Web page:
11+ and 13+ interviews for UK independent schools can be a daunting prospect. The best and easiest way to approach these is remembering that the purpose of the interview is for the interviewer to learn more about you. They are not designed to catch you out and there are rarely right or wrong answers. Below is some advice which we hope will help to both prepare and relax you ahead of any upcoming interviews.
- There is no way of knowing exactly which questions will come up, but many schools will abide by certain themes. For example, pupils are often asked why they want to go to the school they are interviewing for, what their hobbies are and whether they have recently come across anything interesting in the news. Give some thought to these areas and how you might answer these questions in the days prior to the interview.
- It is very important however to remember that there is a significant difference between preparing and rehearsing. It is tempting to learn an answer off by heart and recite this at each interview. Do not give into this temptation as it can be very obvious to the interviewer. Remember that the interview is designed to be a conversation not a rehearsed speech.
- On the morning of the interview it could be useful to read a few news articles, do a little bit of mental arithmetic or engage in conversation with a parent, sibling or friend about a particular interest of yours. This can get your mind ticking and ready for the interview ahead.
- Dress: First impressions are key so ensure that you are dressed smartly - shirts tucked in, hair tidy and shoes polished. T-shirts and trainers are best left at home.
- Eye contact: When you are introduced to the interviewer, remember to look him or her in the eye, give them a firm handshake and introduce yourself. A smile will also go a long way – it is the best way to give a positive first impression!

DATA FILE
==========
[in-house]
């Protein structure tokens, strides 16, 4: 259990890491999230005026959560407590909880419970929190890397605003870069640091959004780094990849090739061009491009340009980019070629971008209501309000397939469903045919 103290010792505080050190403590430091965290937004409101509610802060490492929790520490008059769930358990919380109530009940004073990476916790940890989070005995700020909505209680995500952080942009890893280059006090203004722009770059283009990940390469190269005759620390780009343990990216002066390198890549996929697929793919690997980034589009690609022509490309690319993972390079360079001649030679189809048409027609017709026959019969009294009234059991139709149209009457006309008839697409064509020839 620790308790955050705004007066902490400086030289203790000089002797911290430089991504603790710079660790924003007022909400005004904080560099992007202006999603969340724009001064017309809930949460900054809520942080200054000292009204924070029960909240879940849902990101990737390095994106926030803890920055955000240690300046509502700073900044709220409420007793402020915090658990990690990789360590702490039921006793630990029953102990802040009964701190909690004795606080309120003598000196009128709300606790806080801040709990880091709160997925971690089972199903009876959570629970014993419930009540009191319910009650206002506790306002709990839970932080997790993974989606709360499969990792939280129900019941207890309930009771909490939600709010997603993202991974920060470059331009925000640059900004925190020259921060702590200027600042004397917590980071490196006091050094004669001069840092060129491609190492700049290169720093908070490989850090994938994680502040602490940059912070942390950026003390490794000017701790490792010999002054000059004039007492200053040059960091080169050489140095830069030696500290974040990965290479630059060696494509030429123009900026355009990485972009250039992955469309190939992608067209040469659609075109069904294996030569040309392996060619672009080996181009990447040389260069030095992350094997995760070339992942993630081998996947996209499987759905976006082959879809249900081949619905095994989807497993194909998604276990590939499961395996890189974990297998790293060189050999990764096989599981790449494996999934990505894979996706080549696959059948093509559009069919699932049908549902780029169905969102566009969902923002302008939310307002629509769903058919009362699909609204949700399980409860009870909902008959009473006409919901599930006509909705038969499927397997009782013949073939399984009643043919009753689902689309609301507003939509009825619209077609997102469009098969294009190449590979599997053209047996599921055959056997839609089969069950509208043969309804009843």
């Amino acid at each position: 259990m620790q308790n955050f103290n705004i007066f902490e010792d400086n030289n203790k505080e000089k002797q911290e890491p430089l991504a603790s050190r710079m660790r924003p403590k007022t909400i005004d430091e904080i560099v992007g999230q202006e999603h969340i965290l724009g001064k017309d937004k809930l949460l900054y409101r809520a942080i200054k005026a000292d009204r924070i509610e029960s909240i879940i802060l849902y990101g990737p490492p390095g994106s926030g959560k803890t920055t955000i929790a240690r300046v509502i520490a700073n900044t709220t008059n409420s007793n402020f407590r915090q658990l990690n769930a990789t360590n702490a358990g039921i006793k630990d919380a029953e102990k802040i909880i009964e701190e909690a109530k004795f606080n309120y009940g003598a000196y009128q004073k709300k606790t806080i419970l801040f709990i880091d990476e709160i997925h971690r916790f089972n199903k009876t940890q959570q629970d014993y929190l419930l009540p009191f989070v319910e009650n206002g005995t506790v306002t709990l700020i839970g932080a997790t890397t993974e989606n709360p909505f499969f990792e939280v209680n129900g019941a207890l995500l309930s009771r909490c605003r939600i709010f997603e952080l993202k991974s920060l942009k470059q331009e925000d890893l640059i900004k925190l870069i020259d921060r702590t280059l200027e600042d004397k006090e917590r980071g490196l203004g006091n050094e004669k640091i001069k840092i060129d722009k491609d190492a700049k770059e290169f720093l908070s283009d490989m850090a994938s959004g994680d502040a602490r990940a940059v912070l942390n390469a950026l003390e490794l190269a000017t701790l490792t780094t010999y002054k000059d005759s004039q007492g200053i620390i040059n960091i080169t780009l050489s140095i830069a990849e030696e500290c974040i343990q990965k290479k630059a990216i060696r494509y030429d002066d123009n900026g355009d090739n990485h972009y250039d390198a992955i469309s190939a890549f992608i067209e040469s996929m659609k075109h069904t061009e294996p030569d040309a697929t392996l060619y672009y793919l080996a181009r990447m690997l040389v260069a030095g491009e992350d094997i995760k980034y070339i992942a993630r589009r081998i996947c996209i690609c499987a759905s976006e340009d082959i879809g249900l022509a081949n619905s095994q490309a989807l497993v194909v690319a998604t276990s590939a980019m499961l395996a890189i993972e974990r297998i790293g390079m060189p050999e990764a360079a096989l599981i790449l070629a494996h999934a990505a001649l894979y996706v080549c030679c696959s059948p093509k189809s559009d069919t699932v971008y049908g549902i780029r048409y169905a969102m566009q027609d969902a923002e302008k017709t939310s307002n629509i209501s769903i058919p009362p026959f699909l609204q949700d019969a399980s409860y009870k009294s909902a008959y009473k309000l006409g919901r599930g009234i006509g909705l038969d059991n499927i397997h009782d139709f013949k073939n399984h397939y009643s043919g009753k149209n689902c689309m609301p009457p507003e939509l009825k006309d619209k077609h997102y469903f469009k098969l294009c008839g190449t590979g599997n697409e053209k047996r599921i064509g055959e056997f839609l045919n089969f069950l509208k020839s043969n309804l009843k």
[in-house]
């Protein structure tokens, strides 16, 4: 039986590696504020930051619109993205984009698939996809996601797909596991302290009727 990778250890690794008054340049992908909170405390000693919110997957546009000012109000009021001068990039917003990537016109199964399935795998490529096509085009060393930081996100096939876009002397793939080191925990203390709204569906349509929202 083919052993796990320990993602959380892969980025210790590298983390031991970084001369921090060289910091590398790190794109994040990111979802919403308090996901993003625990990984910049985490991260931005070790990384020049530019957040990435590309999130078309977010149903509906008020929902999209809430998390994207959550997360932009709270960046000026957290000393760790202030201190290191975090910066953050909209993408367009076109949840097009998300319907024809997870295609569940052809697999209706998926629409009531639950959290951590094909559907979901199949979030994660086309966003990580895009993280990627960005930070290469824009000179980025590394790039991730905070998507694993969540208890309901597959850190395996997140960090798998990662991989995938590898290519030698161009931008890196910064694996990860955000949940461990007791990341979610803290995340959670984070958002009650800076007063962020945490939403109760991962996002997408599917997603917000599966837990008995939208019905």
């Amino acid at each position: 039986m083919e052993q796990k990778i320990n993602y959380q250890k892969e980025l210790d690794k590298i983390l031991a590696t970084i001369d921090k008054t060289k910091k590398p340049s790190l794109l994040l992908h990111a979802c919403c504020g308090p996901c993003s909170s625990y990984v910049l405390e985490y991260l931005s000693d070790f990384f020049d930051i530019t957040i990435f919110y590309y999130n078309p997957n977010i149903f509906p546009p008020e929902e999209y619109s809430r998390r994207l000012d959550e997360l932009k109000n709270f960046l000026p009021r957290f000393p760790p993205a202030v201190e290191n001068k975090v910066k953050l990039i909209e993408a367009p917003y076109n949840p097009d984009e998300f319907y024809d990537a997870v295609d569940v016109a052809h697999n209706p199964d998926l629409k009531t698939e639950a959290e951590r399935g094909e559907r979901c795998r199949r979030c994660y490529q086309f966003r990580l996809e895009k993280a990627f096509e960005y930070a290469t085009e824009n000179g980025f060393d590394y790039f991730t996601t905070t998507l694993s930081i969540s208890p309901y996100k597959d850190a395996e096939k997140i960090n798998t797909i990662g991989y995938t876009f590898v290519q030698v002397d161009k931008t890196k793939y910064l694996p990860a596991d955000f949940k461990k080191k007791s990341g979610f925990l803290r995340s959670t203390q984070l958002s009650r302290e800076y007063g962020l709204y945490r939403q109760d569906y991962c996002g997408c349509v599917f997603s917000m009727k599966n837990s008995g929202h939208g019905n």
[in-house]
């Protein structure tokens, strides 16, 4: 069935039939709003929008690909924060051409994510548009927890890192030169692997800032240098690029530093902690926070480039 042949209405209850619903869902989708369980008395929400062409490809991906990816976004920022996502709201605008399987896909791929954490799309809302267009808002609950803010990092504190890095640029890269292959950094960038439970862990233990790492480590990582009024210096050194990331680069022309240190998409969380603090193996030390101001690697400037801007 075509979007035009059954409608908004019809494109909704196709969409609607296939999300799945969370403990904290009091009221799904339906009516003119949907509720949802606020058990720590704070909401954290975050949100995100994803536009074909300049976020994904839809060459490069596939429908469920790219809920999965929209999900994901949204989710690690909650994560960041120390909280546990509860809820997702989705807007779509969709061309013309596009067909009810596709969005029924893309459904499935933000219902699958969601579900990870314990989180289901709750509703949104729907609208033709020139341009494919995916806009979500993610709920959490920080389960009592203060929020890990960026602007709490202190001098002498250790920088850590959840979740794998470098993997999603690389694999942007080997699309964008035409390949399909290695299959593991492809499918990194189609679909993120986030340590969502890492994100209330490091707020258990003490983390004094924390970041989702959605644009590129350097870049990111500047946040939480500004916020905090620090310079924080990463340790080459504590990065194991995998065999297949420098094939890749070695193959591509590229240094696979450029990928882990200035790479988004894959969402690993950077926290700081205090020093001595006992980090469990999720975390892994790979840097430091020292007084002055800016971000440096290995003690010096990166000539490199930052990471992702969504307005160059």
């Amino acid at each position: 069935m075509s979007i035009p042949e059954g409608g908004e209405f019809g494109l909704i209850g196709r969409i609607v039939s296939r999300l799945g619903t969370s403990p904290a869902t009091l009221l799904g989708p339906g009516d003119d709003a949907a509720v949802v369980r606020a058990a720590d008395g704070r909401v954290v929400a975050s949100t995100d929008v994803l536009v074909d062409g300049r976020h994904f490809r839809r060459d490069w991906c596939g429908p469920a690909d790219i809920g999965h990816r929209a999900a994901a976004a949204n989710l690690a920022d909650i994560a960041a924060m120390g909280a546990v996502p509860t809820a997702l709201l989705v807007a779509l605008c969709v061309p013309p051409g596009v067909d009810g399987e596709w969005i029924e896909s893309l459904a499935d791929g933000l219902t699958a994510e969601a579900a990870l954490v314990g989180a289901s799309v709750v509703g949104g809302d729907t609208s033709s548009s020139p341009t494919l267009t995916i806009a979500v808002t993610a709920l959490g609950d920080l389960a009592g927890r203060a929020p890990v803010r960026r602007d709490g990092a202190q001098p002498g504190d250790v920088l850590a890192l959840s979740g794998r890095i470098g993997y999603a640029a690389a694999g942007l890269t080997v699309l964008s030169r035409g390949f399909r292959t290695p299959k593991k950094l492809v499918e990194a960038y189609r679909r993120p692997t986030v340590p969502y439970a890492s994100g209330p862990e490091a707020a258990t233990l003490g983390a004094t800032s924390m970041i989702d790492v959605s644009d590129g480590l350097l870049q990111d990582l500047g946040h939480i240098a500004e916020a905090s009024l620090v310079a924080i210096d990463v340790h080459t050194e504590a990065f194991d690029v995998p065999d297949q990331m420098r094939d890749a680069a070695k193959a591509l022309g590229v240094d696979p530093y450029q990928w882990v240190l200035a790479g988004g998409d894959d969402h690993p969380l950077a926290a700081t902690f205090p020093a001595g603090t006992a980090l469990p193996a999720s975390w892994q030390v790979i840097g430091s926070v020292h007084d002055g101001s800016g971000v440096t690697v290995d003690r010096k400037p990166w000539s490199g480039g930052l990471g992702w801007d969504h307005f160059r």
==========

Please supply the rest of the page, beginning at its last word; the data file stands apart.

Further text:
- Posture: Set yourself up well from the start by sitting upright with your bottom to the back of the seat. If there is a table, tuck the chair in under the table.This will help to minimise fidgeting, leg swinging and slouching, all of which might distract the interviewer. Try and keep your hands clasped together in your lap to stop you playing with them.
- Don’t rush: It can be tricky to think on your feet, especially if you are nervous, but do not feel rushed into answering. The interviewer would much prefer you to take some time to think about your answer rather than rushing in and losing the thread of your point, waffling to fill the gap and therefore not saying anything of substance. Pause and think about what you want to say before responding. Practice counting out 5 seconds on your hands. This is a good amount of time to gather your thoughts and think about your answer - don’t be scared of the silence! Rushing in can often cause you to use a lot of ‘ums’ and ‘ahs’ which should be avoided and replaced with thinking time.
- Clarify the question: If you are not quite sure what the interviewer meant by a certain question or word, do not feel embarrassed to ask them to clarify or explain a bit further. This is better than answering a different question to the one which you were asked.
- Avoid repetition: Try to avoid the noticeable repetition of words. Similarly, if possible, it helps to use a wide range of words that demonstrate a good vocabulary. Remember adjectives that you have been taught at school and seek to find alternatives to words such as ‘nice’ and ‘fun’.